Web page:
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File Date Author Commit
COPYING 2010-10-14 meixner [r1] Initial version
COPYING.LESSER 2010-10-14 meixner [r1] Initial version
Changelog 2014-04-07 meixner [r6] Bug fixes for 64 bit systems
Makefile 2014-04-07 meixner [r7] Speed/memory optimization
README 2014-04-05 meixner [r5] Version 0.4: fixed compiling issues on x86-64
example.cxx 2010-10-24 meixner [r2]
gc_ptr.cxx 2014-04-07 meixner [r7] Speed/memory optimization
gc_ptr.h 2010-10-26 meixner [r3] __attribute__((noinline)) is not required any m...
gc_test.cxx 2010-10-24 meixner [r2]

Read Me

                              Version 0.4
                Copyright (C) 2010 Dr. Matthias Meixner

    MeixnerGC is free software: you can redistribute it and/or modify
    it under the terms of the GNU Lesser General Public License as published by
    the Free Software Foundation, either version 3 of the License, or
    (at your option) any later version.

    MeixnerGC is distributed in the hope that it will be useful,
    but WITHOUT ANY WARRANTY; without even the implied warranty of
    GNU Lesser General Public License for more details.

    You should have received a copy of the GNU Lesser General Public License
    along with MeixnerGC.  If not, see <>.

MeixnerGC provides the smart pointer class gc_ptr for C++ implementing 
an incremental mark and sweep garbage collector. 

Due to the use of mark and sweep it can garbage collect cycles which is not 
the case with most other smart pointer implementations.

It can be used to garbage collect all types of objects, they do not have to
be prepared (e.g. by providing special member functions) to be collected by 
the garbage collector. The garbage collector just calls the standard destructor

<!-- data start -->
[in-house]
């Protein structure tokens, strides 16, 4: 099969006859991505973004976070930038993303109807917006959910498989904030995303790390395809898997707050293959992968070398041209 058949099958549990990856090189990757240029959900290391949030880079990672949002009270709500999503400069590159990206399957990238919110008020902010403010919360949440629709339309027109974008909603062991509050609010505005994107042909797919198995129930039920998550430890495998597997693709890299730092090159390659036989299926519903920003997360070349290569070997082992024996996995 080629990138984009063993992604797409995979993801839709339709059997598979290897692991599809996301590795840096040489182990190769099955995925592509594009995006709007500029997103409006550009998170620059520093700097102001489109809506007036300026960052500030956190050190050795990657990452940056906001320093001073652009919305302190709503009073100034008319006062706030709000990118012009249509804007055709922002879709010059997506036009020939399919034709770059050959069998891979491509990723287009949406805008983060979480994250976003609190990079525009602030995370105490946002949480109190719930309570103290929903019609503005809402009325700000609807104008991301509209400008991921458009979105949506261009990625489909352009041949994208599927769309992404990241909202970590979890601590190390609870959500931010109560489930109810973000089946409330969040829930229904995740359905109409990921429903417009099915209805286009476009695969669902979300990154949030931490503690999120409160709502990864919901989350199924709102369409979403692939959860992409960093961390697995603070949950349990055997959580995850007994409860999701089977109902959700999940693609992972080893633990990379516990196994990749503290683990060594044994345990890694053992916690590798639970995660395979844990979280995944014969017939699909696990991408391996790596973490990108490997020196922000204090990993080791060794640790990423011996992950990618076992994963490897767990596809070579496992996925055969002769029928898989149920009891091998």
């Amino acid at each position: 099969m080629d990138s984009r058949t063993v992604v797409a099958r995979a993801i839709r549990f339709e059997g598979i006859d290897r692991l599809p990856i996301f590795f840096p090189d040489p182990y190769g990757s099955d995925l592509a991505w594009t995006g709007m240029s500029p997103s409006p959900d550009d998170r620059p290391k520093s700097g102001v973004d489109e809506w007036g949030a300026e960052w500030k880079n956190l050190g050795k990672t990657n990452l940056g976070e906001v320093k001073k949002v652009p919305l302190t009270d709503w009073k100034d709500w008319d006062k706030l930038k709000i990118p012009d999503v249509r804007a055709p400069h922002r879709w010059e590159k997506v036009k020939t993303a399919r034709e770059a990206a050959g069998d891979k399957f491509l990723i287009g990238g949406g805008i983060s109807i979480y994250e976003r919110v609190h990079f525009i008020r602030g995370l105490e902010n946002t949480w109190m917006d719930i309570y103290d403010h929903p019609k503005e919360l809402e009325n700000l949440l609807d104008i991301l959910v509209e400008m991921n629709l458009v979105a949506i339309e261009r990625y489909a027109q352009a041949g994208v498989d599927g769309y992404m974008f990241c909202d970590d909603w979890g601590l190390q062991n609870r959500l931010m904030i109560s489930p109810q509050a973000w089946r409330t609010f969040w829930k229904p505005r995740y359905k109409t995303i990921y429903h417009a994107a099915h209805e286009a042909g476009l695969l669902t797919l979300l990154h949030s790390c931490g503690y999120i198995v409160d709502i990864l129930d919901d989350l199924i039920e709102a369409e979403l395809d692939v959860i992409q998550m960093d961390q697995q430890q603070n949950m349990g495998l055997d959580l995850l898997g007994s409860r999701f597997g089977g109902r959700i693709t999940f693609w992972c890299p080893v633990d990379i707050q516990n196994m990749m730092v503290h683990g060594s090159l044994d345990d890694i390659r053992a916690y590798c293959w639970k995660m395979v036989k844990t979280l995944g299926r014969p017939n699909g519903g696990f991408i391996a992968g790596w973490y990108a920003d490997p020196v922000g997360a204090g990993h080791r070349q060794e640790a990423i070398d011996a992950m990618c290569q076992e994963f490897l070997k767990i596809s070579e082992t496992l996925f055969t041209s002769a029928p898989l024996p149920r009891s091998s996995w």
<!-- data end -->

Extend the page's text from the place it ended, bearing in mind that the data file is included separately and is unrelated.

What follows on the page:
of the object. 

Unlike most other smart pointer implementations gc_ptr is meant to be a 
complete replacement of plain pointers. Therefore, it supports pointer
arithmetic and may safely be used to point to anything, e.g. data on stack
or global data. Also the difference between single objects and arrays
is handled and the correct deallocation functions called.

MeixnerGC overloads the global new and delete operators to track
memory allocations. Therefore, it cannot be used with software that is also
overloading these global operators. 
The multi-threading version requires POSIX threads.

"make" will create two shared libraries:

 -     - library for single-threaded applications
 -  - library for multi-threaded applications

Both implement the same interface defined by gc_ptr.h

When compiling a program using these libraries make sure that they can be
found in the library search path.

"make unittest" will run some tests to check whether the library is working
correct with your version of the compiler.

For using the garbage collector two things have to be fulfilled: The memory
must be allocated using "new(gc)" instead of using "new". This marks the
memory to be considered for garbage collection. Memory allocated using "new"
or pointers obtained by any other way (e.g. by taking the address from an
object on the stack) are not touched by the garbage collector. Therefore, it
is safe to use gc_ptr for any kind of pointers.
Up to this point memory is marked to be managed by the garbage collector but